E-vehicles forecasted to gain significant growth by 2017 as companies innovate to respond to climate change
Manila, Philippines, 17 August 2012 – With the Philippines ranking third in the list of countries most vulnerable to climate change, the country continues to face significant economic losses and environmental risks due to its constant exposure to severe natural disasters like floods due to rising sea levels. There is now a pressing need for the country to be resilient to the adverse effects of climate change and to support global efforts to combat it.
The automotive industry, as one of the biggest emitters of CO2, sees electromobility (e-mobility) or the electrification of vehicles as its response to the need for substantial improvements in environmental efficiency. Although electromobility has been a recurring theme to the automotive industry’s efforts to lower CO2 emissions, recent years have seen new development opportunities for electric vehicles (EVs) in the Philippines.
Bosch, the world’s leading and largest automotive technology supplier, advocates the adoption of electromobility as its response to the environmental and economic demands of climate change. Bosch underscores its expertise in automotive technologies by offering holistic technological products and solutions that effectively lower vehicular CO2 emissions.
E-mobility in the Philippines
According to Joseph Hong, Managing Director of Robert Bosch Inc. (Philippines), the country is preparing for the advent of electromobility, in its effort to help combat climate change.
“E-mobility will accelerate demand in local businesses for the Philippines, particularly in the manufacturing and utility industries. It will also provide an opportunity for the government to address the country’s susceptibility to climate change without compromising economic development,” said Mr. Hong.
He added, “e-mobility will not only save fuel costs and contribute to the environment, but also boost innovation in local automotive companies. This will open up an opportunity to create a substantial number of jobs as a result.”
The recent introduction of plug-in hybrid vehicles (HVs) to the Philippine car market addresses the challenges of climate change, energy security and increasing oil prices. E-bikes and e-trikes are also gradually gaining momentum in the local back-end industry, offering the benefits of electromobility to the masses.
Addressing central management challenges
However, the transition to e-mobility brings with it local management challenges. A significant requisite to the successful adoption of e-mobility is the availability of EV charging infrastructures such as public and private charging stations in the country.
“The development of an EV charging infrastructures requires ecosystem development for various parties to interact and set up viable business relationships,” said Mr. Hong. “To achieve economies of scale, greater cooperation is needed between car manufacturers and suppliers, as well as private and public institutions.”
Moreover, high import taxes have an impact on the importation of used EVs into the country. According to a recent report from the Electric Vehicle Association of the Philippines (EVAP), local e-vehicle stakeholders need 30 percent tariff protection on imported completed built-up e-vehicles; while the importation of parts, components and capital equipment that are not available locally must be opened at zero tariff to support the growth of this sector.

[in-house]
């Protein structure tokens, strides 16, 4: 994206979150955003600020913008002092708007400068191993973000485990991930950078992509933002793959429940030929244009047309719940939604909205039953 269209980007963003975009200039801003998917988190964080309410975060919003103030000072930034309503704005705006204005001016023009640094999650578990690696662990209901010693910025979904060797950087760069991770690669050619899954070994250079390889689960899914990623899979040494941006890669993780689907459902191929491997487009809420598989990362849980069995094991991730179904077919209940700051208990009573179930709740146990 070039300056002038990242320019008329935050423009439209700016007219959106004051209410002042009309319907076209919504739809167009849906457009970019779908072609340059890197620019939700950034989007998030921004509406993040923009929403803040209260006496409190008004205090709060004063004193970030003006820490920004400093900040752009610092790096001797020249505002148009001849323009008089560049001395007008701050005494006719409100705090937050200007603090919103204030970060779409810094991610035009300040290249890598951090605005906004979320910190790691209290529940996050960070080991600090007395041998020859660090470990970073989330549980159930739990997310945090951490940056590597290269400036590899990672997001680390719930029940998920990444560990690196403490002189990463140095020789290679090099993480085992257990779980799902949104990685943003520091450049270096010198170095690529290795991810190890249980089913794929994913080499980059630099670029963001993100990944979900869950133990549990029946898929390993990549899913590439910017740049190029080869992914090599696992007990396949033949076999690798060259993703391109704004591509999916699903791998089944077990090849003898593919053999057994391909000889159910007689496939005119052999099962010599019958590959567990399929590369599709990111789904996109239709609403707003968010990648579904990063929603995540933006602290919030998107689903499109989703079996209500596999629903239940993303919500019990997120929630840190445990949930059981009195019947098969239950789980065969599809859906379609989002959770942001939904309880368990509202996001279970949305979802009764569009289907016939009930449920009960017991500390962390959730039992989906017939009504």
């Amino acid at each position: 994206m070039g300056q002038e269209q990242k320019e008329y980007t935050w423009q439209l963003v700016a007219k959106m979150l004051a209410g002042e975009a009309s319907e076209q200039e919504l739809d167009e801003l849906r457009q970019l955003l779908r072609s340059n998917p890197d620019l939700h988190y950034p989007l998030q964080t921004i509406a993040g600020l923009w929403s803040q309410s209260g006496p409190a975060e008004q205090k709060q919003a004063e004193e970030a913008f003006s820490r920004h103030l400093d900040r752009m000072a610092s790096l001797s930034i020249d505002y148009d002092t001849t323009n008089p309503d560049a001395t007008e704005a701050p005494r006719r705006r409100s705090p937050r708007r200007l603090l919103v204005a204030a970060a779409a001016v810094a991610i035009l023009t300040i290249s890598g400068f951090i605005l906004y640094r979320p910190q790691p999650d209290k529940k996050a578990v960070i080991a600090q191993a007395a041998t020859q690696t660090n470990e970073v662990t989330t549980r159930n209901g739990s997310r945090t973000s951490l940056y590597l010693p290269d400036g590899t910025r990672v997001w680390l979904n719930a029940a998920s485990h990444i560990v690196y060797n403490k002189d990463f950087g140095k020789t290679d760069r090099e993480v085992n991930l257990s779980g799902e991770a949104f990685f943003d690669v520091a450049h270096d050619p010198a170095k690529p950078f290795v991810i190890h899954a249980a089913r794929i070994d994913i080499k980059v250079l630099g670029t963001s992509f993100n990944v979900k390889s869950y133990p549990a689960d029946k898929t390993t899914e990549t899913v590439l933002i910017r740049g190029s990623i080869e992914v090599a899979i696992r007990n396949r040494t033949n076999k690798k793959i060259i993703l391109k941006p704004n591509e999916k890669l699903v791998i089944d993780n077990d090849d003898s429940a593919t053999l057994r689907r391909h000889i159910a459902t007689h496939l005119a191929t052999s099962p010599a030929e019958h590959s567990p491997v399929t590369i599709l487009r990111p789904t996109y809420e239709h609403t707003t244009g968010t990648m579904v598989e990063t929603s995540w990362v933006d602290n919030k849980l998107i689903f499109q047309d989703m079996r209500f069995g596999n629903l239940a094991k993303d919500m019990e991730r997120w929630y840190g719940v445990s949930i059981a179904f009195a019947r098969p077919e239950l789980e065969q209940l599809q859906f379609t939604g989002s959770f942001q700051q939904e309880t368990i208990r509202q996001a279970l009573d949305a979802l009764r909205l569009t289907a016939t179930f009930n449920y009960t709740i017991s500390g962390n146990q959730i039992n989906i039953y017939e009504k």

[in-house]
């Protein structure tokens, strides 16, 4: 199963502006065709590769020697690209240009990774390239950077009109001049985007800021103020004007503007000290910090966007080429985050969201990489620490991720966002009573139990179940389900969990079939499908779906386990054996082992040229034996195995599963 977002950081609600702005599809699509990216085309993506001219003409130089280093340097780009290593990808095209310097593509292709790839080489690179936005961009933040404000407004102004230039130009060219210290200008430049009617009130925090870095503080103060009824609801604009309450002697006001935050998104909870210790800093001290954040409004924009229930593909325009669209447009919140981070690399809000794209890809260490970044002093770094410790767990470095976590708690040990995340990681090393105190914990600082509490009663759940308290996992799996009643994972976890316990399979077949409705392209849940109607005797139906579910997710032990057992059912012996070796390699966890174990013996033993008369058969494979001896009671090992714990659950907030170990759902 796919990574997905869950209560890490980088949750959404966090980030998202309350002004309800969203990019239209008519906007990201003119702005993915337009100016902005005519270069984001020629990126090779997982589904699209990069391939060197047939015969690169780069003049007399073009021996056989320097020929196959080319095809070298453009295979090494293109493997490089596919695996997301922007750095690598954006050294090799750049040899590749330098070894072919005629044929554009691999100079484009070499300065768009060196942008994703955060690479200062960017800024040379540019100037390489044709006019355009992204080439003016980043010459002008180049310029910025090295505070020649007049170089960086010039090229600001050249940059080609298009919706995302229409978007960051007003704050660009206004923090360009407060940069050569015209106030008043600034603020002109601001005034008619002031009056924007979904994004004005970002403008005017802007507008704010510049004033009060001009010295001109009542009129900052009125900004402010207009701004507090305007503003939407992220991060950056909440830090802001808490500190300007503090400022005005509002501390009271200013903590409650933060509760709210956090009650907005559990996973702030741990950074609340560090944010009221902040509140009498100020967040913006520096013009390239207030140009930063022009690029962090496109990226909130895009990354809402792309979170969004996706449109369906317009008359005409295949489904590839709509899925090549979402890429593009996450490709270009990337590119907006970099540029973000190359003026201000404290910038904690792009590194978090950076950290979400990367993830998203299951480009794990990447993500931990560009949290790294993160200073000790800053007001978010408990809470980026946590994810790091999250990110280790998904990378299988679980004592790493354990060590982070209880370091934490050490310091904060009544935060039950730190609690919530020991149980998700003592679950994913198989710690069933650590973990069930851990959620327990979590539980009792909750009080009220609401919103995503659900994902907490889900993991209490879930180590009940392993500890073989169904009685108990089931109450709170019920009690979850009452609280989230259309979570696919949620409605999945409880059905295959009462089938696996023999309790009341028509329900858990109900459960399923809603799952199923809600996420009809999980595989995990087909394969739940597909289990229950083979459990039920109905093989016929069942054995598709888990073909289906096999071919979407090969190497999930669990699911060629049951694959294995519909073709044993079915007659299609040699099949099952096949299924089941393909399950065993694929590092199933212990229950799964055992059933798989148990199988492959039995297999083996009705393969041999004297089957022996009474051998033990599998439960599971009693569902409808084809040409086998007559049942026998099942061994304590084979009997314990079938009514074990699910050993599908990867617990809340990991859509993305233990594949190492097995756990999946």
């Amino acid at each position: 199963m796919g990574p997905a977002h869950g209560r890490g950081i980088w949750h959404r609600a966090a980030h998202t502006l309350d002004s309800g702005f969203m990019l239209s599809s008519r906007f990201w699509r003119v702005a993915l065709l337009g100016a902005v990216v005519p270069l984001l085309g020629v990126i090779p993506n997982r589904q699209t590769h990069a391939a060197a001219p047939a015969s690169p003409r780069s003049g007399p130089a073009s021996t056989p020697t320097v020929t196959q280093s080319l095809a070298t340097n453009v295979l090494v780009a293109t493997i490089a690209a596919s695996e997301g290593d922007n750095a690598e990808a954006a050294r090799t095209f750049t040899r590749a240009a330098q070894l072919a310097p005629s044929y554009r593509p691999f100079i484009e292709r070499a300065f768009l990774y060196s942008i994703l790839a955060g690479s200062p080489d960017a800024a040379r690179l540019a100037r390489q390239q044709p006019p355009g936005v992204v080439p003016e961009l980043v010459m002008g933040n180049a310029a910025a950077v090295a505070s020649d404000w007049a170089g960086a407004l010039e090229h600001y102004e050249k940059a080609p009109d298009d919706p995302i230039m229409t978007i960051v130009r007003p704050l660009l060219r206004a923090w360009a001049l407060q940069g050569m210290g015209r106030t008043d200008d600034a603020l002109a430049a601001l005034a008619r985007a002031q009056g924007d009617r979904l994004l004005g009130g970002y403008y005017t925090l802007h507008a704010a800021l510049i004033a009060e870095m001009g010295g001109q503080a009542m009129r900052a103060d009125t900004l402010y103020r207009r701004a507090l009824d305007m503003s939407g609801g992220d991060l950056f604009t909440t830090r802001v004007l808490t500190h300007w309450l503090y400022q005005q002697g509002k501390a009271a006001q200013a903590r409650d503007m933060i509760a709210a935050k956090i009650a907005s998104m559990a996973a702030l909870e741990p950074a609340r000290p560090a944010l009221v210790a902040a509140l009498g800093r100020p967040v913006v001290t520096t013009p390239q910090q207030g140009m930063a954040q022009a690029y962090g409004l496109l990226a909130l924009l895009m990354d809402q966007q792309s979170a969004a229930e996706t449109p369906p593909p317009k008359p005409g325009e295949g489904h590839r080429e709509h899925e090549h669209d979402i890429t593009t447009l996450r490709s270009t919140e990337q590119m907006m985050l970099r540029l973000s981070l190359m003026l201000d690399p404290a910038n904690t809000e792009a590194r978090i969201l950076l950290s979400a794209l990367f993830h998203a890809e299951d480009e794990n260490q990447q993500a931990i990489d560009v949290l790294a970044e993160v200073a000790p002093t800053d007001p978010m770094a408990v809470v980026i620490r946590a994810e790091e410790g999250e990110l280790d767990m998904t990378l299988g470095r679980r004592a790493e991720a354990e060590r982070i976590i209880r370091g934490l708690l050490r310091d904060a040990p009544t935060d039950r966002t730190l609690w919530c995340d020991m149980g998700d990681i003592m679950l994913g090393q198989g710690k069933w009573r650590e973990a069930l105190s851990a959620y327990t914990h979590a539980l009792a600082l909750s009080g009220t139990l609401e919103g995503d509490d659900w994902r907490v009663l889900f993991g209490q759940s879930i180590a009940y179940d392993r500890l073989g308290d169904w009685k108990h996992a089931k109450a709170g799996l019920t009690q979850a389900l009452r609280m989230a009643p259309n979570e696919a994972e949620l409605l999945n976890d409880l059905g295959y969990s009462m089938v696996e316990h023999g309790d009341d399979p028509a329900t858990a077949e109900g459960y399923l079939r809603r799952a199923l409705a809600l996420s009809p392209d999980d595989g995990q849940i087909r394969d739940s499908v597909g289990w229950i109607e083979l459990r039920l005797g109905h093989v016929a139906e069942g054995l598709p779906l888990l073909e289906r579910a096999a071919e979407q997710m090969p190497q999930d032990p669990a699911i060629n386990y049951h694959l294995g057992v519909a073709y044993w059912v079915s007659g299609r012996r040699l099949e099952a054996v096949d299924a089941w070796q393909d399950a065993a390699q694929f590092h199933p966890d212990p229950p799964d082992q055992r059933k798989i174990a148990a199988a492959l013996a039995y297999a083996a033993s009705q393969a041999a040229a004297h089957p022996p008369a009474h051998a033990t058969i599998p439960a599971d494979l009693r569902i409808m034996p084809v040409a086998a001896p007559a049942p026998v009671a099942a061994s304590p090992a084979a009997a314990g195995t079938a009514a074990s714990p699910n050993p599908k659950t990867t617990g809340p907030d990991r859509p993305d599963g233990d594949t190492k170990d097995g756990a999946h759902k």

Pooling production and standardizing components are also imperative to the evolution of e-mobility. Plug-in connections for power electronics have yet to be standardized in the country, making them just as expensive as the highly complex semiconductors that perform the actual function.
Sustaining EV Adoption with Battery-Charging Solutions
While EVs are seen as the future of sustainable mobility, the potential cost benefits vary from country to country.
Bosch supports in the study of the specific benefits and cost of EV implementation through its Bosch Software Innovations (BSI) business division.
In Singapore for example, BSI was chosen to be the charging service provider of an e-mobility pilot project (EV test bed). BSI played a key role in determining key issues on the viability and benefits of e-mobility for Singapore, responsible for the installation and maintenance of charging stations, and operating back-end software applications for the EV test bed.
Bosch Software Innovations develops a web-based software solution for the EV charging infrastructure. The eMobility Solution, a modular software comprising of various components and frameworks from BSI, serves as a common software platform for all eMobility stakeholders including electric utilities, charging spot manufacturers, mobility service providers, fleets, electric vehicle manufacturers and parking lot managers to drivers. It also enables the efficient realization of open business models.
Globally, 18 brands of e-bikes are already equipped with Bosch drive systems. By 2013, Bosch will be supplying 12 automakers with components and systems required for 20 electromobility related projects.
* Electric vehicles (EVs) refer to vehicles that use electric motors solely for propulsion
** Hybrid vehicles (HVs) refer to vehicles that combine the technologies of using internal combustion engine (ICE) with a battery-powered electric motor to gain advantages of both propulsion systems
*** Alternative fuel vehicles (AFV) refer to vehicles using alternative sources of energy such as but not limited to solar, wind, hydrogen fuel cell, compressed natural gas (CNG) or liquefied natural gas (LNG) and liquefied petroleum gas (LPG), other than conventional sources of energy like petroleum and gasoline for propulsion